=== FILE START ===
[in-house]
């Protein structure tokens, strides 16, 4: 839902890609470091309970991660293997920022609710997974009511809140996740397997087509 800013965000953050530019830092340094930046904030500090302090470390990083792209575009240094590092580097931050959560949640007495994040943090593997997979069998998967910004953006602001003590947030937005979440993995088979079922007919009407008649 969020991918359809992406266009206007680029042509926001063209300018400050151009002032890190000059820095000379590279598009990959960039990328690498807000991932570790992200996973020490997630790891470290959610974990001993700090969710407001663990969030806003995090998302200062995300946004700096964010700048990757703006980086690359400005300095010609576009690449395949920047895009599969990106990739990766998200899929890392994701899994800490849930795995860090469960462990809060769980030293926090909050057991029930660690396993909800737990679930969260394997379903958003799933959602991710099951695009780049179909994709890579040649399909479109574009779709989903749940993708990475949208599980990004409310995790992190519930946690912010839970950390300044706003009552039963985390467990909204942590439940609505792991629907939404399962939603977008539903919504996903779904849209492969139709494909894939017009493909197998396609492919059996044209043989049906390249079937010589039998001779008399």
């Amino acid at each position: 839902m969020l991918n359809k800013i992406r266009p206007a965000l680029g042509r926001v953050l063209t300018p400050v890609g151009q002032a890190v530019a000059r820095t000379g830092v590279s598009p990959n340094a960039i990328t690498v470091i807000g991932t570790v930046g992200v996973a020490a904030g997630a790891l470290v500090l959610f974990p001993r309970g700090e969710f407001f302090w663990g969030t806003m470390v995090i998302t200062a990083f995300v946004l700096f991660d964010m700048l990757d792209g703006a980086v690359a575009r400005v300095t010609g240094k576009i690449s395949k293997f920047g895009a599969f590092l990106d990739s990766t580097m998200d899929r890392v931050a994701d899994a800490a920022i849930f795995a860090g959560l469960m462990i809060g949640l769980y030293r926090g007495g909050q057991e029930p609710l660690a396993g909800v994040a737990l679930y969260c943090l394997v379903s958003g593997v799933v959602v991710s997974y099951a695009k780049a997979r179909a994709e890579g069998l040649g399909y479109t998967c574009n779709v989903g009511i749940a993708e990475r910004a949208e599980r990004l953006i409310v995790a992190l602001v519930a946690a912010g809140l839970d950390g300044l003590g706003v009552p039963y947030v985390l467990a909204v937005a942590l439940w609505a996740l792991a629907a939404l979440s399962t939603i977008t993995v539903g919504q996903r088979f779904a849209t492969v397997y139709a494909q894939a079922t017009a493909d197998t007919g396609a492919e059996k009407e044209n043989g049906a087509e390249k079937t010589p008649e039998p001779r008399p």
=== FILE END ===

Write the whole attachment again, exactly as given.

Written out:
[in-house]
């Protein structure tokens, strides 16, 4: 839902890609470091309970991660293997920022609710997974009511809140996740397997087509 800013965000953050530019830092340094930046904030500090302090470390990083792209575009240094590092580097931050959560949640007495994040943090593997997979069998998967910004953006602001003590947030937005979440993995088979079922007919009407008649 969020991918359809992406266009206007680029042509926001063209300018400050151009002032890190000059820095000379590279598009990959960039990328690498807000991932570790992200996973020490997630790891470290959610974990001993700090969710407001663990969030806003995090998302200062995300946004700096964010700048990757703006980086690359400005300095010609576009690449395949920047895009599969990106990739990766998200899929890392994701899994800490849930795995860090469960462990809060769980030293926090909050057991029930660690396993909800737990679930969260394997379903958003799933959602991710099951695009780049179909994709890579040649399909479109574009779709989903749940993708990475949208599980990004409310995790992190519930946690912010839970950390300044706003009552039963985390467990909204942590439940609505792991629907939404399962939603977008539903919504996903779904849209492969139709494909894939017009493909197998396609492919059996044209043989049906390249079937010589039998001779008399």
């Amino acid at each position: 839902m969020l991918n359809k800013i992406r266009p206007a965000l680029g042509r926001v953050l063209t300018p400050v890609g151009q002032a890190v530019a000059r820095t000379g830092v590279s598009p990959n340094a960039i990328t690498v470091i807000g991932t570790v930046g992200v996973a020490a904030g997630a790891l470290v500090l959610f974990p001993r309970g700090e969710f407001f302090w663990g969030t806003m470390v995090i998302t200062a990083f995300v946004l700096f991660d964010m700048l990757d792209g703006a980086v690359a575009r400005v300095t010609g240094k576009i690449s395949k293997f920047g895009a599969f590092l990106d990739s990766t580097m998200d899929r890392v931050a994701d899994a800490a920022i849930f795995a860090g959560l469960m462990i809060g949640l769980y030293r926090g007495g909050q057991e029930p609710l660690a396993g909800v994040a737990l679930y969260c943090l394997v379903s958003g593997v799933v959602v991710s997974y099951a695009k780049a997979r179909a994709e890579g069998l040649g399909y479109t998967c574009n779709v989903g009511i749940a993708e990475r910004a949208e599980r990004l953006i409310v995790a992190l602001v519930a946690a912010g809140l839970d950390g300044l003590g706003v009552p039963y947030v985390l467990a909204v937005a942590l439940w609505a996740l792991a629907a939404l979440s399962t939603i977008t993995v539903g919504q996903r088979f779904a849209t492969v397997y139709a494909q894939a079922t017009a493909d197998t007919g396609a492919e059996k009407e044209n043989g049906a087509e390249k079937t010589p008649e039998p001779r008399p």